I've realised that I've focused a lot on Lucy's problems in this blog and I have kind of neglected talking about her autism. This week has had me thinking a lot about it.
I normally love the Easter Holidays but I have to admit that the past fortnight have been the worst holiday yet. It doesn't help that I have poor mobility and we no longer have a car so going out anywhere is more difficult. It's hard to get Lucy out, but when we had the car we could just bundle her in and she'd soon calm down. We have to get her to agree to go out on public transport, and she has to be feeling fit enough to cope with the walking.
So, we've spent a lot of time indoors and cabin fever has arisen. Lucy would be happy to stay indoors if she was allowed to spend the whole time on her PC, but we do have to limit screen time for all the kids. The girls have picked up a new hobby of customising Littlest pet Shop figures. This involves using clay to make extra parts and painting the figures. I've spent a small fortune on paint, clay and the figures but it's helped to keep them occupied.
The problem is, Lucy gets frustrated really quickly if things don't quite go right. Then she takes her frustrations out on her sister. Her sister has taken to screaming a lot as her defense and to be honest it feels like hell has been let loose.
The girls also had a lot of homework to do over the holiday. Her sister managed to complete hers, but Lucy has barely touched hers despite several attempts and with me helping her all the way. She is worked up about the SATS that she has to sit in May and the way the school is putting pressure on them to do well. She is having to stay behind to school for two hours three times a week to prepare, along with the rest of the class. Well, I should say, the rest of the class are staying behind and Lucy SHOULD be staying with them. She is refusing most days.
The school have made arrangements for her and a few other 'problematic' students to sit the tests in a separate room to ease the pressure on them. We have also had to take a set of spare clothes in, secretly, so that she can change at school if she has an 'accident.' She normally comes home, so she won't be happy if it does happen. It just makes me feel sad that this has to be done.
I'm thinking now whether hoping to keep her in mainstream as she moves on up to secondary school is just a pipe dream. In reality I have no choice as there is nowhere else for her to go. She's not autistic enough to go to a special school, and if she did, would she ever achieve her full potential. One difference I have noticed between Lucy and her Aspie older brother is that he was much brighter at school. He didn't find the work difficult, just coping with the school day. Lucy doesn't cope with either. I know she's not dumb, but she refuses to learn sometimes. I was trying to do her maths homework with her and she was just not taking any of it in. I know maths was never my best subject, but if you don't listen then you don't learn, and Lucy just doesn't listen. She is much better at English, she reads perfectly and understand everything she reads. But she doesn't like writing, and English involves a lot of writing.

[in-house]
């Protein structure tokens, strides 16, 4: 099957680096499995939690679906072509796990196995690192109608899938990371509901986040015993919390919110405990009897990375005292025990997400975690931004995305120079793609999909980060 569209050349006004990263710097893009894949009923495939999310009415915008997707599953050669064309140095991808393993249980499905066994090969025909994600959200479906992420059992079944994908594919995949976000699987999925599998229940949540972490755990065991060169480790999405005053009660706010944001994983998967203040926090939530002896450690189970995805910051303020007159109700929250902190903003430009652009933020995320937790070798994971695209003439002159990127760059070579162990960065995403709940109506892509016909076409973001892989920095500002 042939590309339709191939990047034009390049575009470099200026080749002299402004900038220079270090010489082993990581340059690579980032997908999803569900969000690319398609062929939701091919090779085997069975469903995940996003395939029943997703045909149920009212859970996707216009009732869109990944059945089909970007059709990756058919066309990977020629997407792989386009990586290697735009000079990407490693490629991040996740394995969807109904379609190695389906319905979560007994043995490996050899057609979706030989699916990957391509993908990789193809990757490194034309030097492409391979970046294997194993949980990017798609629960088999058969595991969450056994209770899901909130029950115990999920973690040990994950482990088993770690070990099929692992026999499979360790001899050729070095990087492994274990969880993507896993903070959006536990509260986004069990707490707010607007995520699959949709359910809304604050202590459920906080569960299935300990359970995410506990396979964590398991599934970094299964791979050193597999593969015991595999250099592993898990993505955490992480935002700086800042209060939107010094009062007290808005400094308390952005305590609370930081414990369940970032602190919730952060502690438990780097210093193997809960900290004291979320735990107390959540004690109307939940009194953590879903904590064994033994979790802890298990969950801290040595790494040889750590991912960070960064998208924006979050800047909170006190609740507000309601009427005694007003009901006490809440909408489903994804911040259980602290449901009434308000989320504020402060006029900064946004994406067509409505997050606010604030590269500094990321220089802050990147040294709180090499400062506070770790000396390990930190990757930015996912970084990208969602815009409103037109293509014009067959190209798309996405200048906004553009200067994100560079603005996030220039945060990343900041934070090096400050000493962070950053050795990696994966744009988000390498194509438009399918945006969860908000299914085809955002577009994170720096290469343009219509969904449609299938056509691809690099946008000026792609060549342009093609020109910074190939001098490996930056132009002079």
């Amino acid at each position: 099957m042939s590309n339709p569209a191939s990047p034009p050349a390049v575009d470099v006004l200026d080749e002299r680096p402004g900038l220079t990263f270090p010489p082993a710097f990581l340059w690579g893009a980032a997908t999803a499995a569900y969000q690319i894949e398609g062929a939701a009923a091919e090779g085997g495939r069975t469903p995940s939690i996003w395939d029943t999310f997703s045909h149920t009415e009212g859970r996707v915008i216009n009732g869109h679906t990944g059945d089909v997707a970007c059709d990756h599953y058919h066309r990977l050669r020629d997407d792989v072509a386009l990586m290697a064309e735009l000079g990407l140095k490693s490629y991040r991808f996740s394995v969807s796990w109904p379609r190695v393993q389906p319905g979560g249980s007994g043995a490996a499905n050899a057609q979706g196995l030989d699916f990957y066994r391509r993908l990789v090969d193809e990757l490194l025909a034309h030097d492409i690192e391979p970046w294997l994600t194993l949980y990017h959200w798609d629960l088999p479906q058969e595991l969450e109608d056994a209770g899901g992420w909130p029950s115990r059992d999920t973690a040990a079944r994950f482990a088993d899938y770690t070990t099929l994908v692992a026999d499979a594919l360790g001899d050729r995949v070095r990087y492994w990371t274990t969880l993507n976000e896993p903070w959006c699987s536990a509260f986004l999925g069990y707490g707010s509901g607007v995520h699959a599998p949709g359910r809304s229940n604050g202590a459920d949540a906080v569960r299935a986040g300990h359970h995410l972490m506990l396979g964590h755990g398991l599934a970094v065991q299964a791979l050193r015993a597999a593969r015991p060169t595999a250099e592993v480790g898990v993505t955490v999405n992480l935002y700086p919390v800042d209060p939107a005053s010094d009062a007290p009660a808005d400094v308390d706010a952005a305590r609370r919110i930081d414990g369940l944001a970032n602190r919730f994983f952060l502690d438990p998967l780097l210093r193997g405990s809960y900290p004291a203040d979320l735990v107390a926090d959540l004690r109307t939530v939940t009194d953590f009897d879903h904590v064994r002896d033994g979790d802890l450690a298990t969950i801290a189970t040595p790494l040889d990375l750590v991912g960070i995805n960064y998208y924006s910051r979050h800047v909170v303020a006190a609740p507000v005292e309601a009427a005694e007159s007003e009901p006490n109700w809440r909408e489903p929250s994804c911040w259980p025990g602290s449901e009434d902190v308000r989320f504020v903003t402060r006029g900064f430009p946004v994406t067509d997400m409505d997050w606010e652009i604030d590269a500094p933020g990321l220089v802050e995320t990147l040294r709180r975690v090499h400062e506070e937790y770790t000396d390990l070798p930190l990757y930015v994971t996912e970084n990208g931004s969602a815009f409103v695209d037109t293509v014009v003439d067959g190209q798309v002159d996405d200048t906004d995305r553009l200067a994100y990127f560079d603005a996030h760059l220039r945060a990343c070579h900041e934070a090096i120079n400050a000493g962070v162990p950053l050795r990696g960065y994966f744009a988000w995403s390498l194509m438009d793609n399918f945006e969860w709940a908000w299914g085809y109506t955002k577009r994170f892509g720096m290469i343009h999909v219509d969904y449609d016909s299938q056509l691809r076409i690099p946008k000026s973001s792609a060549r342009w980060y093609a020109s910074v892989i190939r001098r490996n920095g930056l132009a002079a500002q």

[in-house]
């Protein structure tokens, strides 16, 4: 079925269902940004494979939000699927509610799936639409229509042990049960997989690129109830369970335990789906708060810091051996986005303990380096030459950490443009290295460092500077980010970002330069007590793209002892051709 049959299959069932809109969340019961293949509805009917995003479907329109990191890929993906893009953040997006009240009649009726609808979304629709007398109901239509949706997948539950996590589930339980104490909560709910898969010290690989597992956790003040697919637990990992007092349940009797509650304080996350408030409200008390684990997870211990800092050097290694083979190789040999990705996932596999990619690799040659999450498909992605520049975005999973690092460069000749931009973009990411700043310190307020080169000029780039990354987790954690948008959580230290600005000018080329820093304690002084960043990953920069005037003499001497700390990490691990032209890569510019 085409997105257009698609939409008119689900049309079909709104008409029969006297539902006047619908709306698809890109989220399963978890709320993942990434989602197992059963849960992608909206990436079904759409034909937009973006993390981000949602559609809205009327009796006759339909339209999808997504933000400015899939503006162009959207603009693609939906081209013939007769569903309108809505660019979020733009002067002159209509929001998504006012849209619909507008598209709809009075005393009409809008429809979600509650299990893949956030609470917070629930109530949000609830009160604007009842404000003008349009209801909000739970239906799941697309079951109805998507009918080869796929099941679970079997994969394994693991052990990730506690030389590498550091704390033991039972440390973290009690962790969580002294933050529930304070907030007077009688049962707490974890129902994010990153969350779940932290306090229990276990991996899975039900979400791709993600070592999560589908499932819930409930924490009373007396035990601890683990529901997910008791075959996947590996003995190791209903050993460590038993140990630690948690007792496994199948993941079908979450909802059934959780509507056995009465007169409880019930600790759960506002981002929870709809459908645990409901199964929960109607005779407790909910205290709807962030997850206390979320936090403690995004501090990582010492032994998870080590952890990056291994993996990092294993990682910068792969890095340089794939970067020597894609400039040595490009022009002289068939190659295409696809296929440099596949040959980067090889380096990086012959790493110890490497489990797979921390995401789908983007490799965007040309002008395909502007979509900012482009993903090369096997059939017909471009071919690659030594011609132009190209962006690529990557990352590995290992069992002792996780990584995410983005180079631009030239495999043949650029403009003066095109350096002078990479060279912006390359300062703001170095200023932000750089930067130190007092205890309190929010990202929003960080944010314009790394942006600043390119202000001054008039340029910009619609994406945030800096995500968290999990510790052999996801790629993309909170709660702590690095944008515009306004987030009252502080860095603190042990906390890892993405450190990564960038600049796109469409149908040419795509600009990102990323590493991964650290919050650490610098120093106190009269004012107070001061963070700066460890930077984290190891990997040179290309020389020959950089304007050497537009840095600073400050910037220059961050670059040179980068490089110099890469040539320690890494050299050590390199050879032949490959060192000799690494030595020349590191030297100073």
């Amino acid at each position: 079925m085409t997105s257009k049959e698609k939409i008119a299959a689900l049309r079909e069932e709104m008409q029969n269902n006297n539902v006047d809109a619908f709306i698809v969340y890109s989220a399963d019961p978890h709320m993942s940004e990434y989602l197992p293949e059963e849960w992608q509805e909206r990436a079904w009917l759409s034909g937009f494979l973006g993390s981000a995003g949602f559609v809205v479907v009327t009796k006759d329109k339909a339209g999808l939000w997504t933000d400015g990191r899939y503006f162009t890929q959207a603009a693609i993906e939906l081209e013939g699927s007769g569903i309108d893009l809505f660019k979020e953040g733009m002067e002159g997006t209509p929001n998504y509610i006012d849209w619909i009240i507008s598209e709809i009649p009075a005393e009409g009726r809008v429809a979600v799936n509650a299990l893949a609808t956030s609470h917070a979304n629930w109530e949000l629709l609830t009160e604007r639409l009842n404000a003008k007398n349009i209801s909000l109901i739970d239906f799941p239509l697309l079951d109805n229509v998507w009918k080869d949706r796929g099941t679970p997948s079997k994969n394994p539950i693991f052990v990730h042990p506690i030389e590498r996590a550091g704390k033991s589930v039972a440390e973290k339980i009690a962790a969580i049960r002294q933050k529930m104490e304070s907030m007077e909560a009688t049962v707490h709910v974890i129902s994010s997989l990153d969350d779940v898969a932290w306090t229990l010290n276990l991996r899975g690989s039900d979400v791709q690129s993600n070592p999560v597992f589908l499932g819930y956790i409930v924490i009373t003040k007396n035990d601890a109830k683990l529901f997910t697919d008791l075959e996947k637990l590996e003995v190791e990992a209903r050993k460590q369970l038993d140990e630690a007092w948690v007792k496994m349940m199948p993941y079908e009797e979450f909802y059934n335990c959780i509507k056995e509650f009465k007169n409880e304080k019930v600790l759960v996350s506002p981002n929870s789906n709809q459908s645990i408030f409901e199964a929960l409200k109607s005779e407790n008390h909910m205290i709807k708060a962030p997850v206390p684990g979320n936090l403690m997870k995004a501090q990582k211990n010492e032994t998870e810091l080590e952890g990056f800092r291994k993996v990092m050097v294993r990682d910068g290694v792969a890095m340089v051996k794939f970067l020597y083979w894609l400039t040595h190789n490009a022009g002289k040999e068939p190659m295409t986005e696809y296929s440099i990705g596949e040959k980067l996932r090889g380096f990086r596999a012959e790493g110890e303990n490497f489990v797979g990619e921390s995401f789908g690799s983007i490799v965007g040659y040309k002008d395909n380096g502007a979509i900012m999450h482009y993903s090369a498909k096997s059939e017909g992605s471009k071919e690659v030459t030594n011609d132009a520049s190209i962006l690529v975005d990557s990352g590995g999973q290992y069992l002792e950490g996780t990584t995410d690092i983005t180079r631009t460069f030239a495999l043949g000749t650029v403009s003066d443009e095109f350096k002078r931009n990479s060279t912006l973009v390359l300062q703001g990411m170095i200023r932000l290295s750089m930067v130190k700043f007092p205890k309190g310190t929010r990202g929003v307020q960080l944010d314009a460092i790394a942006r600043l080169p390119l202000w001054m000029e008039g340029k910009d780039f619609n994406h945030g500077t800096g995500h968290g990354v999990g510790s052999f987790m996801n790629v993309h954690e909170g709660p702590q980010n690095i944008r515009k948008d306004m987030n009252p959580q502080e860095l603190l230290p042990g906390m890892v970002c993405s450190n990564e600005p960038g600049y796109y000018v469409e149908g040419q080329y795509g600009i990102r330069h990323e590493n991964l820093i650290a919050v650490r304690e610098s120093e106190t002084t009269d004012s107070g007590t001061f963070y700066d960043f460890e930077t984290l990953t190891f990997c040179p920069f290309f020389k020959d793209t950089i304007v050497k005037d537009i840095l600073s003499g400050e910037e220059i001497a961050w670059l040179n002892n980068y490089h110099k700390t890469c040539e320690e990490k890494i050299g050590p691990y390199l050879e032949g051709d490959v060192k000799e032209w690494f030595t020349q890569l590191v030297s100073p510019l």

One of the advantages of being at a 'not very good' school is that there are a lot of children just like Lucy there, but is that a good thing. It means she doesn't stick out like a sore thumb, like her brother did. But it also means that she has not learnt anything about controlling her behaviour to even begin to try and fit in. She complains about being bullied, but when we question her we can see that it's not bullying. She says the other girls don't like her and make fun of her, but her teacher says otherwise, and we've asked her to keep an eye on them. Ok, maybe the teacher doesn't see everything but Lucy does seem fairly happy at school. She just likes to keep us on our toes with her complaints.
The sleeping problem continues. Even her little brother goes to bed on his own and to sleep without any bother. Lucy, however, has us taking her back to bed for at least three hours after initially taking her up. Even then she always ends up in the spare bed in our room. We are going to remove that bed soon. We only had it for her little brother while we were sorting his room out (Which was the last room to be done after we moved in.) However, since she's been coming in our room we've been reluctant to get rid of it because it has saved us from getting up time and time again throughout the night. Not only that but I can't actually keep getting up as it's far too much effort for me to get in and out of bed now that I am disabled, so it's all down to her Dad. We do need to remove it though, she has to learn to stay in her own bed.
So, that's where we are right now. She's struggling with school, with sleep and with maintaining a relationship with her sister. Her meltdowns are becoming more frequent and she thinks everything revolves around her. She never understands how her behaviour hurts or upsets others.
We should be seeing the psychologist again soon, although we don't have an appointment yet, then maybe we can talk about how things are going and work out a plan to help her. I may even give the clinic a call and see if she can be fitted in sooner. We definitely need to talk to someone before she goes to secondary school.